The economic relief efforts surrounding COVID-19 have left many terminated and furloughed employees feeling anxious and confused. We’re here to help. After listening to this episode you’ll know the ins and outs of Unemployment Benefits in North Carolina during the COVID-19 pandemic. In this episode of The Walking Papers, Van Kampen Law attorney, Lana Tigri, discusses eligibility requirements for unemployment benefits, what can disqualify an applicant, how the appeal process works, and frequently asked questions regarding COVID-19 and unemployment benefits.
When it comes to eligibility requirements for Unemployment Benefits the employee must be unemployed due to no fault of their own, and they must have earned sufficient wages to establish a claim. (02:54)
The passing of the CARES Act in North Carolina has modified certain statutory requirements, for example: excluding the provision that required a recipient to be actively seeking work if they were unemployed due to COVID-19. Also, the benefit amount you’re eligible to receive has expanded from previously established limits. (03:32) If you’re either an independent contractor or are self-employed, you are also eligible to receive what’s called Pandemic Unemployment Assistance.
We’ve discussed eligibility, but what conditions could make you ineligible? Lana stresses: “if you’ve only been working at your job for a short period of time and as a result, you’re not able to establish…sufficient earnings, then you’re not going to be eligible for benefits. Another thing that happens a lot of times is individuals are laid off for what their employers deem misconduct or poor performance.” (06:11)
Employers have a financial incentive to avoid paying Unemployment Benefits claims, therefore it’s common for an employer to claim an employee was terminated for “poor performance” when in fact, the employee has no negative performance record or disciplinary history. In such cases, Tigri tells us an individual has the option to appeal a decision denying benefits. However, it’s important that this process be completed correctly, so Lana recommends speaking with an unemployment attorney prior to submitting your appeal.
“You really need to be clear and concise when you’re stating a reason that you think you’re entitled. It’s going to need to be for legal reasons, such as, “I had no negative performance evaluations despite my employer claiming that I was fired for performance. I was terminated only days after I reported concerns about the lack of safety equipment that’s being provided at my job…You need to put forth some evidence to show that you weren’t, in fact, terminated because of poor performance or misconduct or something that’s going to disqualify you for receiving those benefits.” (9:25)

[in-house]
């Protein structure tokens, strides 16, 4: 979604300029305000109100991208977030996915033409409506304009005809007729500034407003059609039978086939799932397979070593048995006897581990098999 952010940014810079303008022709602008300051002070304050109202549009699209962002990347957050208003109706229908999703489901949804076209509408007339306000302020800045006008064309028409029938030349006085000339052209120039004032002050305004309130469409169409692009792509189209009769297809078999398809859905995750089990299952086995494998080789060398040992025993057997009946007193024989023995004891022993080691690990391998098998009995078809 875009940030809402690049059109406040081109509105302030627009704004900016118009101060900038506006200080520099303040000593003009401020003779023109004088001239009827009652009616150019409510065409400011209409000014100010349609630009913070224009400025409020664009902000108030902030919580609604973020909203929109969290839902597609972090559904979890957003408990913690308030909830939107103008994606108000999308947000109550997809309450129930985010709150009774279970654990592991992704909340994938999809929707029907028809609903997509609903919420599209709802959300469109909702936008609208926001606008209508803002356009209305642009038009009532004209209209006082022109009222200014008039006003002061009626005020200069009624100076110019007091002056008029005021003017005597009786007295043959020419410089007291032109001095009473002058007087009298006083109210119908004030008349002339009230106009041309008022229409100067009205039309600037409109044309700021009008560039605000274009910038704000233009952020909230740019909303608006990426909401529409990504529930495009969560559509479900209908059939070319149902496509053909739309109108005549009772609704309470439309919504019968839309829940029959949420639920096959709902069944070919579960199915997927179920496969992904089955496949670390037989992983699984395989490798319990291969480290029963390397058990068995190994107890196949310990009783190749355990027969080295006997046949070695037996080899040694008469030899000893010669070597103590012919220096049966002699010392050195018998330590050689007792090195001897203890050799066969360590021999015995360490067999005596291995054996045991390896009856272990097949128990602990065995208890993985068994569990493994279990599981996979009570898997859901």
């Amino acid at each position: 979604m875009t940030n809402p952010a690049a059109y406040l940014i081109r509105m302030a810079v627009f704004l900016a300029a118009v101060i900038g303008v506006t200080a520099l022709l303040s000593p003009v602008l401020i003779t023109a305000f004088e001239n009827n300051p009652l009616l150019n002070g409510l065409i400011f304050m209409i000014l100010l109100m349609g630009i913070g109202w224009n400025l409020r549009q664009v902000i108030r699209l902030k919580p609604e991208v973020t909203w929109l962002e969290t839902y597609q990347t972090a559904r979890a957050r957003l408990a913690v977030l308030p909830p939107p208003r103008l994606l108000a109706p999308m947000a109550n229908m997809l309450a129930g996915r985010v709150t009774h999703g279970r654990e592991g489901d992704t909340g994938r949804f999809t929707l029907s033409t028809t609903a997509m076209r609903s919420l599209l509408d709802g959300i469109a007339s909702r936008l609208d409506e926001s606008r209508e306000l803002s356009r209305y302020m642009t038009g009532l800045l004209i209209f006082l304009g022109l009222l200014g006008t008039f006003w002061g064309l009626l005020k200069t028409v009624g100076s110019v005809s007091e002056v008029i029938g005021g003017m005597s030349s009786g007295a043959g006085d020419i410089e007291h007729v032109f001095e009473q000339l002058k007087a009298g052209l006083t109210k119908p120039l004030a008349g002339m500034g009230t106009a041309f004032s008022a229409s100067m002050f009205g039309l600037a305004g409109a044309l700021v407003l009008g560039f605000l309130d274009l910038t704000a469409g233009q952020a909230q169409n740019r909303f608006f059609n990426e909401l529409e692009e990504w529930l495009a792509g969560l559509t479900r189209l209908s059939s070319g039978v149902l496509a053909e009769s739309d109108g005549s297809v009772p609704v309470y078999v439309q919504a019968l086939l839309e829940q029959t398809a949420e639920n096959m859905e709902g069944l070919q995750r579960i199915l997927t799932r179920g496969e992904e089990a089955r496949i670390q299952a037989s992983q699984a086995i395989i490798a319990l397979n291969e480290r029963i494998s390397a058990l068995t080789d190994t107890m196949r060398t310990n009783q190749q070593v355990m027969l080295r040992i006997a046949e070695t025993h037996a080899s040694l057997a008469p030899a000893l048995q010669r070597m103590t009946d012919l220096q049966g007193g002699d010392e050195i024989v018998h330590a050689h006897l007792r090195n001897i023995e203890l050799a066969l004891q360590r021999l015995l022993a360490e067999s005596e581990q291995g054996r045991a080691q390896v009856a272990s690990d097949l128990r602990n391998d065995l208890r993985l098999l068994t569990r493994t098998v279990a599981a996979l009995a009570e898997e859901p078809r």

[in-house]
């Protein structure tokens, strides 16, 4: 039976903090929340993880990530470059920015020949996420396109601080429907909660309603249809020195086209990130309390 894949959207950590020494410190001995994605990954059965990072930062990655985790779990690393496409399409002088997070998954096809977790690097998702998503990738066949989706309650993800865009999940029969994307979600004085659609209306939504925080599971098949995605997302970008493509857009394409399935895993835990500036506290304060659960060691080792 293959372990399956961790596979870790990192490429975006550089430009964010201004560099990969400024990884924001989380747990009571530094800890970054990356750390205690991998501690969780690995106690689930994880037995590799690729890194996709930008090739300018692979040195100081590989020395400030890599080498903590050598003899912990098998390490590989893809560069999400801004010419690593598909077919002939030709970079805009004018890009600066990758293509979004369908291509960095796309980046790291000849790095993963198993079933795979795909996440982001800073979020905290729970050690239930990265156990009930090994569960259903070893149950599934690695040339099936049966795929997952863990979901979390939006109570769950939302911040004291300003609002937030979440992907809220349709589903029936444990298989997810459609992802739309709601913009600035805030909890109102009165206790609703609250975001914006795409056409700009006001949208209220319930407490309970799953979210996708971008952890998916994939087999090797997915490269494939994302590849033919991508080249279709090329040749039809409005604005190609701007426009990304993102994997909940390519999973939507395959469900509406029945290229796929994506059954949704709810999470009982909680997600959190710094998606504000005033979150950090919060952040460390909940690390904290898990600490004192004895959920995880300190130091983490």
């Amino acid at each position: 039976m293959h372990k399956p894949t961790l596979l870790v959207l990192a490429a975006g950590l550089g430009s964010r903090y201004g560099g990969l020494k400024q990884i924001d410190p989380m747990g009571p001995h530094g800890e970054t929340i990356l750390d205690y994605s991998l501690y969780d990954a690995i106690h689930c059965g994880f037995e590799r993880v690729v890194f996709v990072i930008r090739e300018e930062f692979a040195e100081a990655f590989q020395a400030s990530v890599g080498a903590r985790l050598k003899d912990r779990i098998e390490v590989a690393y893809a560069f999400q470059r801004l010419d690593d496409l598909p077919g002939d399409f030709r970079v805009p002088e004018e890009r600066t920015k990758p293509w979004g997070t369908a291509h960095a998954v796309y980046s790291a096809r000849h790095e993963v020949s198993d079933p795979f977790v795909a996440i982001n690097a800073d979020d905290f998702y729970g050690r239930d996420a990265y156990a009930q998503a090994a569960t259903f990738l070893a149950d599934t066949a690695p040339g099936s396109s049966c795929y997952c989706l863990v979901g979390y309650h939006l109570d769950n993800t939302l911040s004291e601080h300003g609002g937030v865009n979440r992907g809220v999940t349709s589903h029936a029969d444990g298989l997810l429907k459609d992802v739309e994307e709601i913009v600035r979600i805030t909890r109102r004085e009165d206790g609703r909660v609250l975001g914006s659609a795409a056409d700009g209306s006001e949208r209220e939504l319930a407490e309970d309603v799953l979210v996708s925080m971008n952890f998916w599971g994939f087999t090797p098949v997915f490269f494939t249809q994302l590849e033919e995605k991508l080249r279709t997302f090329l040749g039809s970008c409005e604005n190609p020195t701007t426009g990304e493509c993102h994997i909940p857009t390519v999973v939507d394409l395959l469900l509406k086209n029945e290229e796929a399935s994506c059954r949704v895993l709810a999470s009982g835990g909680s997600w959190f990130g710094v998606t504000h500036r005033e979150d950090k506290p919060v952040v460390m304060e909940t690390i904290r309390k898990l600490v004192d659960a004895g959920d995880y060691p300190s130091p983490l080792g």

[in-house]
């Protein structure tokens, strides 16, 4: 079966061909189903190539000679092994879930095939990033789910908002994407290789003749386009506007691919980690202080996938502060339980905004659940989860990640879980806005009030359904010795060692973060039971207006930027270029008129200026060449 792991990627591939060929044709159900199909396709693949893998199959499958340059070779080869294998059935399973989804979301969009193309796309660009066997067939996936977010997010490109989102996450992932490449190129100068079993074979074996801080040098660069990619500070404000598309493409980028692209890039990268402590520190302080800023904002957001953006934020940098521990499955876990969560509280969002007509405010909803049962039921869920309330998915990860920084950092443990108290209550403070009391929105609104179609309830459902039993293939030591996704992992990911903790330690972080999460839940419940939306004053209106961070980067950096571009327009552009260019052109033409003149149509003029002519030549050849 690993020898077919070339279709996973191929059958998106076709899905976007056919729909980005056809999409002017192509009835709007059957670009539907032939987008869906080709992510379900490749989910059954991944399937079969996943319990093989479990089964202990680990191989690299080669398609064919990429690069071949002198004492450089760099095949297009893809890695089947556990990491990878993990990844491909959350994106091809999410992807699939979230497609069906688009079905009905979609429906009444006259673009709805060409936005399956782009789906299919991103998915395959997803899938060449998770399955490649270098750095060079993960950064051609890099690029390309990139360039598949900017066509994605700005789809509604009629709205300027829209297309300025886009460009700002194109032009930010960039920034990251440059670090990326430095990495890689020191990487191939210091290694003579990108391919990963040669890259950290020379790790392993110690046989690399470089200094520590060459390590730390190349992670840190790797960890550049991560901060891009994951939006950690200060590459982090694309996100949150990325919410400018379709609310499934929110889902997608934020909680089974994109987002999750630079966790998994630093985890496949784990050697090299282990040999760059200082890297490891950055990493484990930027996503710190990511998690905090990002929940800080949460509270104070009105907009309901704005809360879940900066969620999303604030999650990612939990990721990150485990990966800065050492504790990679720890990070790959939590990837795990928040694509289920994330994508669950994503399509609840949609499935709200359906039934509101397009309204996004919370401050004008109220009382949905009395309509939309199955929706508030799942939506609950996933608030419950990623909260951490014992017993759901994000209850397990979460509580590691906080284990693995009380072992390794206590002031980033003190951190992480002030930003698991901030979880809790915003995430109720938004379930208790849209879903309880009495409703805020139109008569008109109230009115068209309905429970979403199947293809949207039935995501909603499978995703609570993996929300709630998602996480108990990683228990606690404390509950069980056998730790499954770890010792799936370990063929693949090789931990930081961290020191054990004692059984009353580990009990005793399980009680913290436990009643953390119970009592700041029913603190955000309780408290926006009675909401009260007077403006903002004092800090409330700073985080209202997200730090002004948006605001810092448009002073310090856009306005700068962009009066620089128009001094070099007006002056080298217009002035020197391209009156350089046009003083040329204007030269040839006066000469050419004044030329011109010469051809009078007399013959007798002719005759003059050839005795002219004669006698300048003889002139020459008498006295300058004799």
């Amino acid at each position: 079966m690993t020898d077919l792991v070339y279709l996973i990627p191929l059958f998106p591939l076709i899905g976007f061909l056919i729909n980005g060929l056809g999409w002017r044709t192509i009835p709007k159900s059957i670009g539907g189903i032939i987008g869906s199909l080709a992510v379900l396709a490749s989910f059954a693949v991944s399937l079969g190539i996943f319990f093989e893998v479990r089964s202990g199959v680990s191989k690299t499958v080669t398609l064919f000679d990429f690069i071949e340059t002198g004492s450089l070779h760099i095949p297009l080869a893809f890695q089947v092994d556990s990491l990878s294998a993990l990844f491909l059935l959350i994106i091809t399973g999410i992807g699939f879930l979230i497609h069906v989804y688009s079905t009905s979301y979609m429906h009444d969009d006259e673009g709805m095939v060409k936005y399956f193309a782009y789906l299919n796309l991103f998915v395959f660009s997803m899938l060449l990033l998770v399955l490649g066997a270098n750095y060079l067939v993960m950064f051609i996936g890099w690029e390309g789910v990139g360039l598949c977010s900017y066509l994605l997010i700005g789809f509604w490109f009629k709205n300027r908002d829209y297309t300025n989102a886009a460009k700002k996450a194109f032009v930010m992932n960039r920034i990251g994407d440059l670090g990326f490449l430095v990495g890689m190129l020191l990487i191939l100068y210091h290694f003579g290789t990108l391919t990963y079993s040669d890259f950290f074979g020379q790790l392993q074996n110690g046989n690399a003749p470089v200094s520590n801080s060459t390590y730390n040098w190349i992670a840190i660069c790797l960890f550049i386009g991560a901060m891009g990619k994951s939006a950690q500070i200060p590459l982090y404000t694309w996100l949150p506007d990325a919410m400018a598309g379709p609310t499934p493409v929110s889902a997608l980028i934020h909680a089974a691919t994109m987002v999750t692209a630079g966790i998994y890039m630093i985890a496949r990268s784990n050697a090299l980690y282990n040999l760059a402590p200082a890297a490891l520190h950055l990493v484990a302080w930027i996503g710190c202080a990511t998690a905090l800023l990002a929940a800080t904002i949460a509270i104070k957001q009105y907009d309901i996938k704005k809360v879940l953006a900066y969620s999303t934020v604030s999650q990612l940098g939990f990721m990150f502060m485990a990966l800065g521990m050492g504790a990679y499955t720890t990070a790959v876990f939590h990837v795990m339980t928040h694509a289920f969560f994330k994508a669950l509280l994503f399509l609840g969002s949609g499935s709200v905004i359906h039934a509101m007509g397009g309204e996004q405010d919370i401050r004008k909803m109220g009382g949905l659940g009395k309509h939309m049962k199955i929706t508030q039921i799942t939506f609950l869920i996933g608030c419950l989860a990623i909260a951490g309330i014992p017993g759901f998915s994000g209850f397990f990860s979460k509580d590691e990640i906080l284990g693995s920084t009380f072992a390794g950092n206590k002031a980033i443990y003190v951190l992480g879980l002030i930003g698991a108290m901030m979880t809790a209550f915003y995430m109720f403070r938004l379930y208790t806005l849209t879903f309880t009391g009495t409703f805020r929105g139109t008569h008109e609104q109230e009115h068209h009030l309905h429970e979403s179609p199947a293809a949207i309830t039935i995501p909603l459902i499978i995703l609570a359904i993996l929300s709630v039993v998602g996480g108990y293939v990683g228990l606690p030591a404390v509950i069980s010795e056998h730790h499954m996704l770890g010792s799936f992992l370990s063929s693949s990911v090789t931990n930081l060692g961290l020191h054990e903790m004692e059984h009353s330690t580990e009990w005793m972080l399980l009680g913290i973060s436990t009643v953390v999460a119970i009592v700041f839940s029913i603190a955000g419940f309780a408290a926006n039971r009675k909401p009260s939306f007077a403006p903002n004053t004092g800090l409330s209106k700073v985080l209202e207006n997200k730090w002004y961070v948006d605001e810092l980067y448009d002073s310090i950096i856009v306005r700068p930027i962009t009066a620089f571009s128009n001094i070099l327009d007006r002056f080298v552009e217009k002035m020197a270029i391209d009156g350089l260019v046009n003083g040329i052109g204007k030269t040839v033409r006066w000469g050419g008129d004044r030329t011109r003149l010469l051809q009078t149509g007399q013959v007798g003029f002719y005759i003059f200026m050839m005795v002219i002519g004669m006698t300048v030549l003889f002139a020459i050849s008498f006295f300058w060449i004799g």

Other common questions clients have include, “what if I refuse to go back to work because of COVID-19 and health-related concerns?” Unfortunately, the answer is maybe; the Division of Employment Security will consider factors including age and health conditions. “Must I pay taxes on Unemployment Benefits?” Yes, benefits are treated as wages, so they will be taxed accordingly.
The Walking Papers is a bi-weekly podcast by Van Kampen Law, a plaintiff-side employment law firm based out of Charlotte, NC, This podcast aims to give listeners, who are on the wrong side of some sort of situation at work, practical advice on how to turn the tables on their employers. This podcast is just an educational resource. It does not constitute legal advice and is no substitute for consulting an employment attorney about your unique situation before making legal decisions.
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Intro: 00:00 Human resources, employee relations, the legal department are aligned against you. Your employer has trained for this day, the day you’ve become an expendable number at work. There are robust laws that may protect you, but unlike the company, you’ve not been drilled on how to wield them. You’re playing catch up. There are pitfalls to avoid and counter measures to deploy that may save your job or put you in the best position to negotiate a favorable settlement. Minutes matter. Your words and actions matter even more. The Walking Papers podcast offers the first foray into learning how to turn the tables when you’ve been targeted at work. Knowledge is power. Let’s get started.
Robert Ingalls: 00:46 Welcome back to the Walking Papers podcast. I am Robert Ingalls, and today I am here with attorney Lana Tigri of Van Kampen Law. Today, we’re going to be talking about the timely topic of unemployment benefits. In light of the COVID-19 pandemic, as of May 4th, unemployment claims in North Carolina have passed one million, with at least 20% of the state workforce having applied for benefits. Now, on the best day at the Division of Employment Security, decisions for unemployment benefits are made slowly. The backlog created by the pandemic has the decision process grinding to a crawl. Today, we’re going to cover who is eligible for unemployment, what those benefits look like in light of congressional action, what happens if your claim for unemployment is denied, and other frequently asked questions about the unemployment process in North Carolina. Lana, welcome to the Walking Papers podcast.
Lana Tigri: 01:46 Thanks, I appreciate you having me on today.
Robert Ingalls: 01:49 Now, this is your first appearance on the podcast, right?
Lana Tigri: 01:52 That’s correct. This is my first time doing a podcast ever, so I’m really excited for it.
Robert Ingalls: 01:58 All right. Big time. I love it. Are you ready to jump into it?
Lana Tigri: 02:01 Yeah, go ahead.
Robert Ingalls: 02:02 So I think the big question on most people’s minds, if they’re showing up for this podcast is, am I eligible for unemployment benefits? So who is eligible? What are the eligibility requirements?